Today on the blog, Tamara Woods, is stopping by following the release of her book, Blood Roses and Honeysuckles, which just came out yesterday, to talk about her creative process. I first met Tamara back in 2015 (ish?) when I joined the writing and book-loving community on YouTube, and she’s a freaking rock star. Not only does she write amazing poetry and fiction, but she makes a ton of great videos on YouTube about reading and writing, she hosts a weekly Twitter writing chat (#writestuff) on Tuesday nights, and she’s always coming up with video collaborations and ways for us writers to all support each other. I admire her so much, and I’m so excited that she’s stopping by!
So here you go, everyone, an interview with Tamara Woods!
Tamara Woods doesn’t spend her time sipping on Mai Tais on the beach. In fact by living in Hawaii, she’s found that she’s more of a mountain person than a beachy one. Must be her West Virginia roots. Maybe that’s why there’s such a strong call to small towns and country living in her books whether they’re women’s literature or cozy mysteries. She likes to talk about writing and books on her YouTube channel. She hosts a weekly Twitter called #writestuff where writers talk about writing. She is the author of the poetry collection, The Shaping of an ‘Angry’ Black Woman. And she is consistently working on the next novel. She’s a hillbilly hermit in Honolulu living with her Mathmagician.
What is your main form of creative expression?
My favorite form of creative expression has always been the written word. As soon as I realized that the stories my mom read to me were written by other people, I wanted to try it out myself. I’ve been concentrating lately on writing novels, but in the past, I’ve written a lot of short stories and poetry as well.
Do you work as an artist/creative full-time or do you have a different day job?
I jumped feet first into writing full-time.
How long have you been creating music/books/plays/films/etc.?
I’ve been writing stories in one form or another since childhood. I’ve been writing full-time since 2012. I had pulmonary embolism, which means I had blood clots in my lungs. I was hospitalized for weeks and I had a breathing machine for months afterward. I realized, if I wanted to make writing my reality and not just a dream, then I needed to start now. Tomorrow’s promised to no one.
How do you handle the pressures of creativity being your job?
It’s hard for me to strike a balance. I find myself working at ridiculous hours in the morning. And I find myself feeling guilty if I haven’t finished everything, if I didn’t get XYZ done, if I admit that I’m tired and I need to relax. But the real tea is, there’s always something else to write, another thing to promote, one more video to edit. So much to do, but there’s only one me. I’m trying to learn that if I don’t take care of myself, my body is going to make me slow down, whether I like it or not. I try to take weekly social media breaks, I’ve been learning how to say “no” more, and I’ve been trying to admit when I need to a break—and actually take it.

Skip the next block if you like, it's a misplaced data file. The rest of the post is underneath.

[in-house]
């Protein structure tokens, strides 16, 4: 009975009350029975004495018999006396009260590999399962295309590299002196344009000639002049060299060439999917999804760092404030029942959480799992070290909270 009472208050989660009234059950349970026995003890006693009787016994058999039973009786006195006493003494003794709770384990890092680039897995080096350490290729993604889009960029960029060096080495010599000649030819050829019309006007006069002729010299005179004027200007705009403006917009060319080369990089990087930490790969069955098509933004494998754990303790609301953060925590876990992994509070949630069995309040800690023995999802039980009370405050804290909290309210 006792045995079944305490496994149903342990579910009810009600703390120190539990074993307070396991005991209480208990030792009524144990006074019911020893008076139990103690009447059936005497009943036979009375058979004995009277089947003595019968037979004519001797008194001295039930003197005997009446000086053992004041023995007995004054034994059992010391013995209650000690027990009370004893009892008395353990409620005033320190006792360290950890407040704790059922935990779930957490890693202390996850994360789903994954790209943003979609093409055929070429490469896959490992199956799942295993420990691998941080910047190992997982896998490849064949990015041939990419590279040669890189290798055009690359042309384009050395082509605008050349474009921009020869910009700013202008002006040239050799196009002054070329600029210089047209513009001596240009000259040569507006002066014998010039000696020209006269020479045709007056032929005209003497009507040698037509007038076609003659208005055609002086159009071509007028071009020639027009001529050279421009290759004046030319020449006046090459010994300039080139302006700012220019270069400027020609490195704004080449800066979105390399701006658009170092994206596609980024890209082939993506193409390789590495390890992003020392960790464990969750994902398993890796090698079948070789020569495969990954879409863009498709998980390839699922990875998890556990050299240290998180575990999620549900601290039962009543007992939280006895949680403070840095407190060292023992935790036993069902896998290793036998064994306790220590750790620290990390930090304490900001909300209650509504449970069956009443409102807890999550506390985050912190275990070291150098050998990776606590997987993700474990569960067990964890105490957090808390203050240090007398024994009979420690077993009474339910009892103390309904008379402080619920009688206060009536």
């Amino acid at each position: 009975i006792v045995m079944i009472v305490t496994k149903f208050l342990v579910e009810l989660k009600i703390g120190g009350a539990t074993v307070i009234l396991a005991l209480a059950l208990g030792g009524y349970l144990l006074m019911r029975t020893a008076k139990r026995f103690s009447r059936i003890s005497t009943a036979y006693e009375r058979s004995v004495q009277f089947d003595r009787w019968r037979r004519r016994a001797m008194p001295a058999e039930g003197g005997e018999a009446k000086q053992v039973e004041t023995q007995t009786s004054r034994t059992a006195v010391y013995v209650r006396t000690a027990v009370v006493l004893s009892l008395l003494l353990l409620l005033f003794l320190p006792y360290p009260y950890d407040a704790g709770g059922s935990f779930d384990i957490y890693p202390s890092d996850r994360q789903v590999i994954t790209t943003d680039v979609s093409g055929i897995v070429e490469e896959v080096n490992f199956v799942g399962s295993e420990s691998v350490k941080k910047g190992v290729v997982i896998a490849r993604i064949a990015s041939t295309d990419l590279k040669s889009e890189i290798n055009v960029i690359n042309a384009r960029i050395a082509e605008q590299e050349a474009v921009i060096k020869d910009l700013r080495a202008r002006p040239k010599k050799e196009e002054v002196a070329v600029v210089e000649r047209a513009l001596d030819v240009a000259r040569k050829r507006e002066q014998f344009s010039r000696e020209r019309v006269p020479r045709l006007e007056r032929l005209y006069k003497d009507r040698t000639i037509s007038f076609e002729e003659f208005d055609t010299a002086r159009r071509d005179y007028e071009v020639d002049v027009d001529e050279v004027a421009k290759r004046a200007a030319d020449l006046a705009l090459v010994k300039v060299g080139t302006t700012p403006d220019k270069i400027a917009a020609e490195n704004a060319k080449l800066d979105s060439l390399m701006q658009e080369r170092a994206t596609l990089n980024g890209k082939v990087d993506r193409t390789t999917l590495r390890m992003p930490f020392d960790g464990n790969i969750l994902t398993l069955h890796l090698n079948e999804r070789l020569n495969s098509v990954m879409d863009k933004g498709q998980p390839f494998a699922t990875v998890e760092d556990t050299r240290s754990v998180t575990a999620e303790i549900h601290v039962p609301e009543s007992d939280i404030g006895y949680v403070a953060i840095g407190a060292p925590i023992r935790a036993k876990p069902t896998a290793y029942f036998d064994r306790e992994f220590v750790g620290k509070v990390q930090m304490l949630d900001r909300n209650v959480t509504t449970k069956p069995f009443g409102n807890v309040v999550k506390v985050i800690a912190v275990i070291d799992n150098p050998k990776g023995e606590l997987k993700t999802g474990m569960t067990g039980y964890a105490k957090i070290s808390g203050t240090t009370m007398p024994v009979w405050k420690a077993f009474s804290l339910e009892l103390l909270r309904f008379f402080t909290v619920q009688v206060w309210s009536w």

Do you engage in any additional creative hobbies? Are there any you’d like to try?
I journal, but it’s more to give myself a place to vent just for myself. I have a lovely hardbacked journal that I like to write it. It makes my sometimes silly words feel so official.
I started creating YouTube videos about five years ago. I wanted to connect with other readers and writers and to do something different. I don’t have a film background, so making these videos has been a fun challenge.
Who are some other artists and creatives that inspire you to create?
I surround myself in my digital life with other writers. I don’t have many people in my IRL who share my goals and my dreams. I have a group of friends who get together and gripe and do writing sprints. I have my friends who chat with me at my tweetchat #writestuff, who share their experiences with me. It’s motivating to hear about other people’s experiences, to see them making advances, and to read their work. It keeps me going on the day-to-day.
Why do you create?
I love it. It’s as natural to me as breathing. I wouldn’t know who I was if I didn’t create things. When I fall into depression and I can’t produce anything, I feel lost.
What advice do you have for other creatives?
Don’t step into your own way. You have a something that you want to do, pursue. Take the time to make it happen. Creating isn’t easy, but the things that matter most rarely are. Don’t give up on yourself.
What are you working on right now?
My women’s fiction novel blood roses & honeysuckles was just released on Thursday! I’m absolutely over the moon.
Here’s that synopsis:
Addy and Bernie are best friends living in small town in southern West Virginia. They are facing down the demons of their past. Addy wakes up from an almost fatal accident and has forgotten her past; Bernie’s been living a lie that her past won’t let her forget. Once they’ve sorted through the rubble of their memories, will their friendship withstand the fire, or will it burn down to the ground?
Blood Roses and honeysuckles is a tale of love and loyalty, self-indulgent carelessness and what happens when intentions are true even in the methods aren’t.
And I’m going to move onto working on my first cozy mystery that will be hitting an Amazon near you just in time for the holidays.
Where can people find you and your work?
I’m most often on Twitter: @penpaperpad
Second is probably YouTube, though I’ve been sporadic lately: youtube.com/c/tamarawoods
My Facebook: http://facebook.com/TamaraWoodstheWriter
But if you really want to hear about my writing, any giveaways, etc first, join my newsletter: bit.ly/TamaraGazette
Thanks so much for letting me pick your brain, Tamara! Your new novel sounds amazing, and I can’t wait to read it!